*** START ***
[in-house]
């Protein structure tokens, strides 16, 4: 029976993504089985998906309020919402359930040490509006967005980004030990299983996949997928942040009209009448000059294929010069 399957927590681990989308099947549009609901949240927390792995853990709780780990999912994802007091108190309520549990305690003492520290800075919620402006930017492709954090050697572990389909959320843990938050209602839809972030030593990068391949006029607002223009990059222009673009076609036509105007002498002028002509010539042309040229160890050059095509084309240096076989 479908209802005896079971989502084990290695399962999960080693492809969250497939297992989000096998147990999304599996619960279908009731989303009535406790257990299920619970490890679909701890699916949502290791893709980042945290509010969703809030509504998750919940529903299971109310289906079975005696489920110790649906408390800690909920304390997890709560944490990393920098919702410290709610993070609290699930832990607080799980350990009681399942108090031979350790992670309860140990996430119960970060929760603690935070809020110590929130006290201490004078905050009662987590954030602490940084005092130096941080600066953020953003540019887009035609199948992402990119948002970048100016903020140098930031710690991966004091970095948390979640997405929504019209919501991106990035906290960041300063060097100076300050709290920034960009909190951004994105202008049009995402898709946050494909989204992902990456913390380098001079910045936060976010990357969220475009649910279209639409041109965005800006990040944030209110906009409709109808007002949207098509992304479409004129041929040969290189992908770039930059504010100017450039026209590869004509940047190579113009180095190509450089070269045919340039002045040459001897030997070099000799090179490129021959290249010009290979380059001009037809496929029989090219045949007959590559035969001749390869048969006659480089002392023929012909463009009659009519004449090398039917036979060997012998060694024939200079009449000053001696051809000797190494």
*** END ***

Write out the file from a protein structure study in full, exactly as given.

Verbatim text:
[in-house]
């Protein structure tokens, strides 16, 4: 029976993504089985998906309020919402359930040490509006967005980004030990299983996949997928942040009209009448000059294929010069 399957927590681990989308099947549009609901949240927390792995853990709780780990999912994802007091108190309520549990305690003492520290800075919620402006930017492709954090050697572990389909959320843990938050209602839809972030030593990068391949006029607002223009990059222009673009076609036509105007002498002028002509010539042309040229160890050059095509084309240096076989 479908209802005896079971989502084990290695399962999960080693492809969250497939297992989000096998147990999304599996619960279908009731989303009535406790257990299920619970490890679909701890699916949502290791893709980042945290509010969703809030509504998750919940529903299971109310289906079975005696489920110790649906408390800690909920304390997890709560944490990393920098919702410290709610993070609290699930832990607080799980350990009681399942108090031979350790992670309860140990996430119960970060929760603690935070809020110590929130006290201490004078905050009662987590954030602490940084005092130096941080600066953020953003540019887009035609199948992402990119948002970048100016903020140098930031710690991966004091970095948390979640997405929504019209919501991106990035906290960041300063060097100076300050709290920034960009909190951004994105202008049009995402898709946050494909989204992902990456913390380098001079910045936060976010990357969220475009649910279209639409041109965005800006990040944030209110906009409709109808007002949207098509992304479409004129041929040969290189992908770039930059504010100017450039026209590869004509940047190579113009180095190509450089070269045919340039002045040459001897030997070099000799090179490129021959290249010009290979380059001009037809496929029989090219045949007959590559035969001749390869048969006659480089002392023929012909463009009659009519004449090398039917036979060997012998060694024939200079009449000053001696051809000797190494």